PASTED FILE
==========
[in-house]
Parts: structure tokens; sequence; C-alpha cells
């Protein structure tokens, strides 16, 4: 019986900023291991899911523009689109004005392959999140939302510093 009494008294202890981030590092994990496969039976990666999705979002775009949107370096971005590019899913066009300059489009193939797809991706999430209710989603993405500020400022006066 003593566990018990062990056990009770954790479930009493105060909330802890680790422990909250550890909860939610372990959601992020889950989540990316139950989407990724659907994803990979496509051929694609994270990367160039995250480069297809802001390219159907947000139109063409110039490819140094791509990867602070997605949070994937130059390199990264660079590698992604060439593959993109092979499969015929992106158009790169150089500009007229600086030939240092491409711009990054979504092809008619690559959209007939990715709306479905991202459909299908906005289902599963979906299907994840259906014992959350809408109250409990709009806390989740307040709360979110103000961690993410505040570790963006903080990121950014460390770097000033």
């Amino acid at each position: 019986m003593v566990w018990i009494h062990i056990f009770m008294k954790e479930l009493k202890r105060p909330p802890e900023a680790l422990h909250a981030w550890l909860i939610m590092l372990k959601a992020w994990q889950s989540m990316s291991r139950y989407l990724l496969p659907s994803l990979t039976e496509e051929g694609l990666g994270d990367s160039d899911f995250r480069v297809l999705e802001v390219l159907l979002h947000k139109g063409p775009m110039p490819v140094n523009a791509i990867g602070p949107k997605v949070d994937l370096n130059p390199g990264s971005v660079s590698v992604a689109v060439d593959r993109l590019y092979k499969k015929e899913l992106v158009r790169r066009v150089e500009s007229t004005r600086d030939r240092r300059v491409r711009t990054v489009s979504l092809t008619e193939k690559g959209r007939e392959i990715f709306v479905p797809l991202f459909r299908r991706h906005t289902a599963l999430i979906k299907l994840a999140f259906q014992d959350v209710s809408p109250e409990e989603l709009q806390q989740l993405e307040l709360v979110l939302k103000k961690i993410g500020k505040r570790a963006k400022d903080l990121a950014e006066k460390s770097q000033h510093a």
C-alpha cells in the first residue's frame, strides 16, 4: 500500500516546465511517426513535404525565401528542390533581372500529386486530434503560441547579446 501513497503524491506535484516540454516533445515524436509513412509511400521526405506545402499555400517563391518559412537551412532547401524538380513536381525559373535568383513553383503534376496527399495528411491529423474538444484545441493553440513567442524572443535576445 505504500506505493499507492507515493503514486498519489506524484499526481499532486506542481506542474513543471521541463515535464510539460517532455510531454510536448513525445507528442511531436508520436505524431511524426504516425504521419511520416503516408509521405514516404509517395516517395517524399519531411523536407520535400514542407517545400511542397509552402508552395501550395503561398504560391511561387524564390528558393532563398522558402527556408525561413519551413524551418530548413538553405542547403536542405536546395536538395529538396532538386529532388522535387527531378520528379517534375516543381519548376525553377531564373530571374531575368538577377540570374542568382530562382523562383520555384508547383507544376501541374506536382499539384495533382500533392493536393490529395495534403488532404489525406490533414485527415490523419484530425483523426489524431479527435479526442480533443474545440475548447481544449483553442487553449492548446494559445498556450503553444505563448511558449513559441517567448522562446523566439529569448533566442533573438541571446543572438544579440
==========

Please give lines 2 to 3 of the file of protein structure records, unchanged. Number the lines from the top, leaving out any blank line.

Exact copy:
Parts: structure tokens; sequence; C-alpha cells
């Protein structure tokens, strides 16, 4: 019986900023291991899911523009689109004005392959999140939302510093 009494008294202890981030590092994990496969039976990666999705979002775009949107370096971005590019899913066009300059489009193939797809991706999430209710989603993405500020400022006066 003593566990018990062990056990009770954790479930009493105060909330802890680790422990909250550890909860939610372990959601992020889950989540990316139950989407990724659907994803990979496509051929694609994270990367160039995250480069297809802001390219159907947000139109063409110039490819140094791509990867602070997605949070994937130059390199990264660079590698992604060439593959993109092979499969015929992106158009790169150089500009007229600086030939240092491409711009990054979504092809008619690559959209007939990715709306479905991202459909299908906005289902599963979906299907994840259906014992959350809408109250409990709009806390989740307040709360979110103000961690993410505040570790963006903080990121950014460390770097000033």